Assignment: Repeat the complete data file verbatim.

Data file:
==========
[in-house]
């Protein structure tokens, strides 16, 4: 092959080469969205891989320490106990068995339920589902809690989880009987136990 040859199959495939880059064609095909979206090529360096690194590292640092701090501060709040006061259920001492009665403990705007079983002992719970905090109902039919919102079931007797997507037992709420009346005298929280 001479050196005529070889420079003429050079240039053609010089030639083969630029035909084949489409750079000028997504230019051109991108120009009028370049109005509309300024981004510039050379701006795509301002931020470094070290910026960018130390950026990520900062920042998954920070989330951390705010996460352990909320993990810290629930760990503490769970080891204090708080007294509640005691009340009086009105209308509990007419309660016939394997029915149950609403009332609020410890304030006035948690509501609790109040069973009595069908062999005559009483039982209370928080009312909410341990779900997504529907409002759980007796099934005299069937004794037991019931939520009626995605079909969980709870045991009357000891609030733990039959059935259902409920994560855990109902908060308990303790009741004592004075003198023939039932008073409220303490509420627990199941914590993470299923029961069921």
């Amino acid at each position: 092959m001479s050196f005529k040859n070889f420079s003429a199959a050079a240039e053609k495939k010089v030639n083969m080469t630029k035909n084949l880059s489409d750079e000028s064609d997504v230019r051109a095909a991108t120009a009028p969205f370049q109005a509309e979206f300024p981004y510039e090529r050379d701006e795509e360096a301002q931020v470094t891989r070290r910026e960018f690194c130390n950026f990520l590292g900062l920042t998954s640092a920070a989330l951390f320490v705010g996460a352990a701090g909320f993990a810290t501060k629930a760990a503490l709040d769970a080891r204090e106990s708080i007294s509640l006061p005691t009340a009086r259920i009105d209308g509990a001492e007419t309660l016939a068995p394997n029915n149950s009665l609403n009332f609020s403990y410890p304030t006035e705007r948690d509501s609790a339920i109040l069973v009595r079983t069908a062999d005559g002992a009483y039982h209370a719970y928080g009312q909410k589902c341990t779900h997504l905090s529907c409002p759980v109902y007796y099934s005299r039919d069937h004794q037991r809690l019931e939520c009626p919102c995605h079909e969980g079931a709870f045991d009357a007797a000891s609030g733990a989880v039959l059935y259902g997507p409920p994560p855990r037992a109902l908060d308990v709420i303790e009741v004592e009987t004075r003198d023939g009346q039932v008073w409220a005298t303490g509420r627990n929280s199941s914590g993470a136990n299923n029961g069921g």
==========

[in-house]
């Protein structure tokens, strides 16, 4: 092959080469969205891989320490106990068995339920589902809690989880009987136990 040859199959495939880059064609095909979206090529360096690194590292640092701090501060709040006061259920001492009665403990705007079983002992719970905090109902039919919102079931007797997507037992709420009346005298929280 001479050196005529070889420079003429050079240039053609010089030639083969630029035909084949489409750079000028997504230019051109991108120009009028370049109005509309300024981004510039050379701006795509301002931020470094070290910026960018130390950026990520900062920042998954920070989330951390705010996460352990909320993990810290629930760990503490769970080891204090708080007294509640005691009340009086009105209308509990007419309660016939394997029915149950609403009332609020410890304030006035948690509501609790109040069973009595069908062999005559009483039982209370928080009312909410341990779900997504529907409002759980007796099934005299069937004794037991019931939520009626995605079909969980709870045991009357000891609030733990039959059935259902409920994560855990109902908060308990303790009741004592004075003198023939039932008073409220303490509420627990199941914590993470299923029961069921």
């Amino acid at each position: 092959m001479s050196f005529k040859n070889f420079s003429a199959a050079a240039e053609k495939k010089v030639n083969m080469t630029k035909n084949l880059s489409d750079e000028s064609d997504v230019r051109a095909a991108t120009a009028p969205f370049q109005a509309e979206f300024p981004y510039e090529r050379d701006e795509e360096a301002q931020v470094t891989r070290r910026e960018f690194c130390n950026f990520l590292g900062l920042t998954s640092a920070a989330l951390f320490v705010g996460a352990a701090g909320f993990a810290t501060k629930a760990a503490l709040d769970a080891r204090e106990s708080i007294s509640l006061p005691t009340a009086r259920i009105d209308g509990a001492e007419t309660l016939a068995p394997n029915n149950s009665l609403n009332f609020s403990y410890p304030t006035e705007r948690d509501s609790a339920i109040l069973v009595r079983t069908a062999d005559g002992a009483y039982h209370a719970y928080g009312q909410k589902c341990t779900h997504l905090s529907c409002p759980v109902y007796y099934s005299r039919d069937h004794q037991r809690l019931e939520c009626p919102c995605h079909e969980g079931a709870f045991d009357a007797a000891s609030g733990a989880v039959l059935y259902g997507p409920p994560p855990r037992a109902l908060d308990v709420i303790e009741v004592e009987t004075r003198d023939g009346q039932v008073w409220a005298t303490g509420r627990n929280s199941s914590g993470a136990n299923n029961g069921g």